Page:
By 2027, the global additive manufacturing market is predicted to surpass USD 26.68 billion, showcasing an impressive growth rate of 14.4 percent, according to Reports and Data. As more benefits of additive manufacturing come to light like its flexible design and shorter production cycles, the industry has been tipped to be on the fast track to widespread adoption. Industries like the aerospace, medical, and automotive industries have all embraced 3D printing and the use of metals like alloy, titanium, and more recently, copper, to manufacture innovative and high-performance parts. This has also caused a spike in interest in the engineering sector, with more people pursuing an engineering degree. With the industry set to take off in the coming months, companies are investing more time, money, and resources into finding ways to expand the use of metals in additive manufacturing- starting with these recent notable developments.
Precision Metal Additive Technology
A few days ago, Mantle remerged onto the market with its new True-shape 3D printing technology aimed at reducing the manufacturing time in the tooling sector. The company has great success with its mould and additive technology so far. According to a global appliance manufacturer, the use of a Mantle mould resulted in 67 percent fewer costs and a 70 percent reduction in production time. It is hoped that the new Trushape hybrid metal printing technology will yield the same results for the tooling industry by reducing the time between developing and procuring tools using flowable metal paste such as steel.
3D Printing And Additives In Metal Fabrication
Additive manufacturing is also being used in sheet metal fabrication. Different grades of titanium metal sheet have been used in additive manufacturing by many industries including the aerospace industry for rotors and compressors, along with the medical industry for the manufacturing of orthopedic implants. A few years ago, automotive manufacturer General Motors also garnered a lot of interest when it unveiled a 3D printed seat bracket, made from stainless steel. This kick-started a conversation on how useful and feasible additive manufacturing would be in some industries such as automotive manufacturing. Some manufacturers have chosen to go ahead with exploring its use. This year, the Bugatti Bolide will hit the market and includes 3D printed titanium and carbon fiber throughout its body. Competitor, Chevrolet already uses 75 printed parts in its Corvette models but its use in the industry remains questionable when it comes to mass production.
Additive Manufacturing Suppliers Continue To Extend Their Metal Offerings To Include Copper. Traditionally, additive manufacturing systems were limited to the use of metals such as bronze, steel, and titanium. However, a leading supplier of additive manufacturing systems, Digital Metal, announced the addition of copper to its range of material offerings. The addition of pure copper bodes well for those in the electronics, engine manufacturing, and copper alloys industry, thanks to its proven heat conductivity and antibacterial properties. The copper additive market has been rapidly expanding in recent months, thanks to increased demand. The thermal induction properties of copper and design freedom that additive manufacturing provides, means this new addition has the potential to be widely adopted across both automotive and aerospace industries.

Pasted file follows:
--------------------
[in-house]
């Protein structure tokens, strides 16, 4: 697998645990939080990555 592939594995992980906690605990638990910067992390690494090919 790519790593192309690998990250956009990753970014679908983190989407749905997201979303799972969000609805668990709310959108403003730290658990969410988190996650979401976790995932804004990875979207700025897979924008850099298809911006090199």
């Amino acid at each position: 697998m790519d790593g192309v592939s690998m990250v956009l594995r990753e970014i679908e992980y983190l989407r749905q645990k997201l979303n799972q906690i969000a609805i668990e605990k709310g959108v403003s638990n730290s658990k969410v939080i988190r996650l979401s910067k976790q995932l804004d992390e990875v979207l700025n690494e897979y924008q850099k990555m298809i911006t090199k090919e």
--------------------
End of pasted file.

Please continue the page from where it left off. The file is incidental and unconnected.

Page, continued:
Industrialization Of Additive Manufacturing
In the past years, the use of additive manufacturing has been mainly aimed at the development of prototypes or customized machinery parts. For instance, NASA’s Rapid Analysis and Manufacturing Propulsion Technology (RAMPT) initiative rely on the use of additive manufacturing and 3D printing to print customized rocket parts using metal powder and blown powder directed energy deposition. Time and cost roadblocks have hindered the increased industrialization of AD across many other industries. Now, with projections from Siemens and other companies estimating that additive manufacturing will become 50 percent cheaper and 400 percent faster by 2023, companies are exploring potential partnerships to achieve industrialization.
Emerging partnerships like the recent collaboration between AMEXCI and SLM Solutions, are driving the widespread adoption of additive manufacturing in the industrial arena. According to the agreement, AMEXCI will evaluate the use of SLM’s NXG XII 600 for industrialized series production. The exploration of SLM Solution’s SLM500, the first quad laser system on the market, is also expected with the companies set to consider how the machine can help in the rapid production of metal parts. With the market for additive manufacturing materials and printing set to surpass $25 billion by 2022, it comes as no surprise that industries are moving towards exploring associated operating models.
These developments in the additive manufacturing and engineering industries are just a glimpse of the progress that is set to come shortly. With more being discovered about the potential of metals and additive manufacturing every day, there are ample opportunities for both companies and individuals in the engineering sector.